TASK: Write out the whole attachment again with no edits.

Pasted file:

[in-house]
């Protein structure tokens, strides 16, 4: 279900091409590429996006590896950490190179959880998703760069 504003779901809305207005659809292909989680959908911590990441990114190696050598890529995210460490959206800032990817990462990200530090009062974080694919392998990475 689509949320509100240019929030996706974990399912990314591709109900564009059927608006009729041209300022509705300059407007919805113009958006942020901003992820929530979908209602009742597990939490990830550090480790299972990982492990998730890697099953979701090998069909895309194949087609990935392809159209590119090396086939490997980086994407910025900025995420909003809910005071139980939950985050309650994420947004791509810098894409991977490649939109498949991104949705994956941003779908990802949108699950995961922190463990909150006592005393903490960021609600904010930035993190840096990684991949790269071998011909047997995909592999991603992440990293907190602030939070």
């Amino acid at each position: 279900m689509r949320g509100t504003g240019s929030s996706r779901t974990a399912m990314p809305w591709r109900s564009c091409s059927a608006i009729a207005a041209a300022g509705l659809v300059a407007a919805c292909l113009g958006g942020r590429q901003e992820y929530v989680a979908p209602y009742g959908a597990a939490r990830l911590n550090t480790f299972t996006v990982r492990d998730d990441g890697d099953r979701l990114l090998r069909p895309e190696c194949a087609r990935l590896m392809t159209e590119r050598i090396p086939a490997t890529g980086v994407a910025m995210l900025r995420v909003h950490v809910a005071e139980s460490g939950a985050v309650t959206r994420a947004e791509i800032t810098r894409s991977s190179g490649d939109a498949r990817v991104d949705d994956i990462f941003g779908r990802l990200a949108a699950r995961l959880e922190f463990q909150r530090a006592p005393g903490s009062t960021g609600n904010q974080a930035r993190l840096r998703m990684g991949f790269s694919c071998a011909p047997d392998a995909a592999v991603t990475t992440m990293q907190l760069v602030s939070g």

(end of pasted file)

[in-house]
């Protein structure tokens, strides 16, 4: 279900091409590429996006590896950490190179959880998703760069 504003779901809305207005659809292909989680959908911590990441990114190696050598890529995210460490959206800032990817990462990200530090009062974080694919392998990475 689509949320509100240019929030996706974990399912990314591709109900564009059927608006009729041209300022509705300059407007919805113009958006942020901003992820929530979908209602009742597990939490990830550090480790299972990982492990998730890697099953979701090998069909895309194949087609990935392809159209590119090396086939490997980086994407910025900025995420909003809910005071139980939950985050309650994420947004791509810098894409991977490649939109498949991104949705994956941003779908990802949108699950995961922190463990909150006592005393903490960021609600904010930035993190840096990684991949790269071998011909047997995909592999991603992440990293907190602030939070």
């Amino acid at each position: 279900m689509r949320g509100t504003g240019s929030s996706r779901t974990a399912m990314p809305w591709r109900s564009c091409s059927a608006i009729a207005a041209a300022g509705l659809v300059a407007a919805c292909l113009g958006g942020r590429q901003e992820y929530v989680a979908p209602y009742g959908a597990a939490r990830l911590n550090t480790f299972t996006v990982r492990d998730d990441g890697d099953r979701l990114l090998r069909p895309e190696c194949a087609r990935l590896m392809t159209e590119r050598i090396p086939a490997t890529g980086v994407a910025m995210l900025r995420v909003h950490v809910a005071e139980s460490g939950a985050v309650t959206r994420a947004e791509i800032t810098r894409s991977s190179g490649d939109a498949r990817v991104d949705d994956i990462f941003g779908r990802l990200a949108a699950r995961l959880e922190f463990q909150r530090a006592p005393g903490s009062t960021g609600n904010q974080a930035r993190l840096r998703m990684g991949f790269s694919c071998a011909p047997d392998a995909a592999v991603t990475t992440m990293q907190l760069v602030s939070g």